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Problem with escape characters when splitting string into path/filename

I am trying to write a small bit of javascript which splits the path from a variable containing path/filename.  The problem is that the HTML is embedded in an app that returns the path/filename using a special token, and when it is returned, the path/filename contains only a single \ between folders like:


instead of a escaped double \\ like:


I really just dabble in javascript, and need some assistance extracting just the path.  I am using the attached code. Note that '{DOC:FILENAME}' below will be changed to something like 'c:\folder\filename.doc' when viewed within the source application.
var fullPath = '{DOC:FILENAME}';
strPath = fullPath.substring(0,fullPath.lastIndexOf("\\"));

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2 Solutions
Is there a way you can encode the {DOC:FILENAME} before passing it to the javascript code?else you will have to write an encode function to change the fullPath string to proper format and then retrieve the substring you want.
maiadogAuthor Commented:
No, the {DOC:FILENAME} is just a token that gets replaced by the application when the HTML is rendered, and the format the application uses is c:\folder\filename.doc. That is why I assign it to a variable so I can work with it.

Can you elaborate on the encode function, or point me to some sample code?  Thanks.
Easiest is to use split() to separate the pieces, and join to put then back together again.  For example, something like:

var str="c:\\folder\\filename.doc'";
var temp = str.split( '\\' );
var name = temp.pop();
var path = temp.join( '\\' );

alert( 'Path: ' + path + '\nname: ' + name );
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maiadogAuthor Commented:
Yes, but in your example, you show escaped backslashes , but as I indicated initially, the problem is that the software I am using returns a value that does not include escaped backslashes.
That is true.  However, the way to represent the single backslash character,
when one is entering a string in JavaScript, requires that the backslash be
escaped using a backslash.

If you were to use the length() function to identify the length of the following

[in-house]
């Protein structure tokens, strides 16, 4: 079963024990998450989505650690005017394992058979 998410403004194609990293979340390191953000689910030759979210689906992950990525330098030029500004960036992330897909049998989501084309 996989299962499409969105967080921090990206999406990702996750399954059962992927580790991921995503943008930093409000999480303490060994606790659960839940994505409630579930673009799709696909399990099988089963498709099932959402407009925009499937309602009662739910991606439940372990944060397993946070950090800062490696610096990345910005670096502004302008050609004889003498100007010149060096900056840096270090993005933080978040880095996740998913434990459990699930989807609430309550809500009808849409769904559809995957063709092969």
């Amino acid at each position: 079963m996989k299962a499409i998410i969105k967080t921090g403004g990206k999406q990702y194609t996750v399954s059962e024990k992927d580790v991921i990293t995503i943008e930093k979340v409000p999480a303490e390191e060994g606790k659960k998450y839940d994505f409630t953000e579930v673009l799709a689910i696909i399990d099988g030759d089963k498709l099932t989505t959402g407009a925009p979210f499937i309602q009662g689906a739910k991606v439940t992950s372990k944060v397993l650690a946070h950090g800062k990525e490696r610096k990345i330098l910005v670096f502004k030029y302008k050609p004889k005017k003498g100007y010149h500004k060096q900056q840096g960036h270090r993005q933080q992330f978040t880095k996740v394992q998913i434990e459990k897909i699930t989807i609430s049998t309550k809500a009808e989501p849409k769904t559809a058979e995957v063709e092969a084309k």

string, what do you think the result would be?

var str="c:\\folder\\filename.doc"

Here, try it yourself.    Go to this page:


and enter this "script", and press the "... click me" button
<script type="text/javascript">
var str="c:\\folder\\filename.doc";
document.write( 'str: "' + str + '"<br>' );
document.write( 'len: ' + str.length );

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maiadogAuthor Commented:
I do understand that, but I am not in control of how that value is returned to me from the source application, therefore perhaps I need a way to modify the string.

The only way I have of getting at that value is to use the token {DOC:FILENAME} which is returns a value that contains a non-escaped path when the page is rendered.
This string does contain only 1 backslash  Not 2.

var str = 'c:\\filename.txt';

Try this:

  alert( 'str: "' + str + '"' )

and you will see a message like:

str: "c:\filename.txt"

So it does not contain an escaped path.  The escaped backslash
is only in the source code processed by the JavaScript interpreter.
maiadogAuthor Commented:
I understand that your example is escaped and it is actually only one backslash.  But the application I am using *does not* render the page with an escaped backslash in the path.  I am trying to figure out how I can make it escaped as in your example.
Well, it doesn't matter how the string value is obtained.
You can use the instructions shown above (and repeated here)
// Somehow, the variable "str" gets a fully qualified filename value,
// something like 'C:\folder\filename.doc'
// Note: this is simply a representation of the characters in the
//       string, not the syntax required to assign the value in
//       JavaScript
var temp = str.split( '\\' );    // Break the string into an array
var name = temp.pop();           // Remove the last item (filename.doc)
var path = temp.join( '\\' );    // Build the path using remnants
alert( 'Path: "' + path + '"\nname: "' + name + '"' );

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I am not sure I understand what you need and how this works but if you want 2 backslashes as the result then use ...

var.replace(/\\/, "\\\\")

Of course you may need to use it in a different way and I can help with that but basically it will look for one backslash (escaped in the first argument above) and replace it wil 2 (both escaped in the second argument, the string, above).

Let me know if you have a question or need help using this.


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